It was quite a morning.
Andrew was sick, really sick. And we were socked in, there was an additional foot of fresh snow. We would have to shovel ourselves out, and there was no way for anyone to get in.
We talked with the Department of Children and Families and they did not know when Susan might be coming to us. She was in court.
She was in court all day.
She did not come to us until almost 5:00.
Luckily by that time Andrew was feeling better, the plow guy had plowed us out, and my amazing husband shoveled a path to our door.
It was a first for us in many ways. This is our first time having a teen in our new home. It is our first time having a long-term placement. And it is our first time having a teen and a baby at the same time.
It was a first for Susan too, it is her first time in a foster home.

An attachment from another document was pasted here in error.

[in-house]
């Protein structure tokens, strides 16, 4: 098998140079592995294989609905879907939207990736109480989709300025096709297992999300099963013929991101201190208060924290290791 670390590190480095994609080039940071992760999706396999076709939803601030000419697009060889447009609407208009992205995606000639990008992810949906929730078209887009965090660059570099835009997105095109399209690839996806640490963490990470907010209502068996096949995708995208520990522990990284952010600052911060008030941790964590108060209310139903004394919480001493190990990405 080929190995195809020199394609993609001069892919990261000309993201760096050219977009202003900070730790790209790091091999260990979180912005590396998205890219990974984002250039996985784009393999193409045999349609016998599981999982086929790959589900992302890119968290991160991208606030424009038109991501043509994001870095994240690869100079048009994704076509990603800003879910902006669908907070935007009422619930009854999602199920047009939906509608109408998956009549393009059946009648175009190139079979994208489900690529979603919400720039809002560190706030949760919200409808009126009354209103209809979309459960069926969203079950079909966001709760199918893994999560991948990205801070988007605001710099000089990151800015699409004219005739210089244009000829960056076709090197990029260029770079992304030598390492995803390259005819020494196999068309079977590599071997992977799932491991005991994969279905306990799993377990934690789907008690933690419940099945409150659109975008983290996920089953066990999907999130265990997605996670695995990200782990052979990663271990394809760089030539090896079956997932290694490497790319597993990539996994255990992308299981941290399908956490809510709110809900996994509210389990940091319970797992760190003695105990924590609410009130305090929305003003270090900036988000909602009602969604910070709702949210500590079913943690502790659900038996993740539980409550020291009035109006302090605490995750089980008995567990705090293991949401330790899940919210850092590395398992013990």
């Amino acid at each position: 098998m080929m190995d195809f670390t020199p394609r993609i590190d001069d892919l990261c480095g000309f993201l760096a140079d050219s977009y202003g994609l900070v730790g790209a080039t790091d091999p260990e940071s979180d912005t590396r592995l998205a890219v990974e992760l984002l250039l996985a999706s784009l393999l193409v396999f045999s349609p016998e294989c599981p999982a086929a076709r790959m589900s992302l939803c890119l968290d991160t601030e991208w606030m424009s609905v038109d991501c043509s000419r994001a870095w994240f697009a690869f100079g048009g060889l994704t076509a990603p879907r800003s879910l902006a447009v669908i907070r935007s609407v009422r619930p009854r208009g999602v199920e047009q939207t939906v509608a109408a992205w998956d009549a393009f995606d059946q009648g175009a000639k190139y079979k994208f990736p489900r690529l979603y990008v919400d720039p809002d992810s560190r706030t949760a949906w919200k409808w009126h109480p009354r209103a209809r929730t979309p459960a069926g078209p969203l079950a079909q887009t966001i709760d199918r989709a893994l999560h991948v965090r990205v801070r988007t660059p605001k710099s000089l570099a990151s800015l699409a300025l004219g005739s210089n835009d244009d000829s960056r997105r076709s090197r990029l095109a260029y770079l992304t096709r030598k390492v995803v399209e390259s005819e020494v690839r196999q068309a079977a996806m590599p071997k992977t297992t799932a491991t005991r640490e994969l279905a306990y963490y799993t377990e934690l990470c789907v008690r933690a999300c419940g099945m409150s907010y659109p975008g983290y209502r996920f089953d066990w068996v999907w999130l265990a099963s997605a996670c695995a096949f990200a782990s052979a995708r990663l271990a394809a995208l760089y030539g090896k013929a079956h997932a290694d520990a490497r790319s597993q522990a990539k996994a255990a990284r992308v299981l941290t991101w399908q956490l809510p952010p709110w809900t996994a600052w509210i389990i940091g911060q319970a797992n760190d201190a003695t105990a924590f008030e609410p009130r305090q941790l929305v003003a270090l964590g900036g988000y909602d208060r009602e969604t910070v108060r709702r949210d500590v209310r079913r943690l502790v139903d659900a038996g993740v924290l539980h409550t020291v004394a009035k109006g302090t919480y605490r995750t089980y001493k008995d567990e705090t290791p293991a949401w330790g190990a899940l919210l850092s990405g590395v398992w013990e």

We do our best to recognize that this day has already been a difficult day for our guest . . . we have found that most often they want time alone before they want to answer any questions or get to know us. Susan was no different. She was so relieved when I asked her if she wanted to take some time to unpack.
She is shy, but not so shy that she didn’t ask for what she most wanted . . . to be able to call her friends . . . and to use a computer to chat with her friends.
Oh thirteen, I remember you well.
She did have dinner with us. She did not eat her vegetables. I let it go. She has had a horrendous day.
She did sit down to some family time with us and she was great. She was slow to ask for anything, but she did finally ask for chocolate. I showed her our stash. She took a handful of chocolates to her room.
No vegetables, chocolates, unlimited phone and computer. We may be looking like the worst parents ever.
But for today, for today she gets to take care of herself in ways that make her feel ok, at thirteen.
And when I did visit with her in her room she had a journal out and she had been writing in it.
I am so grateful.
We are going to be ok.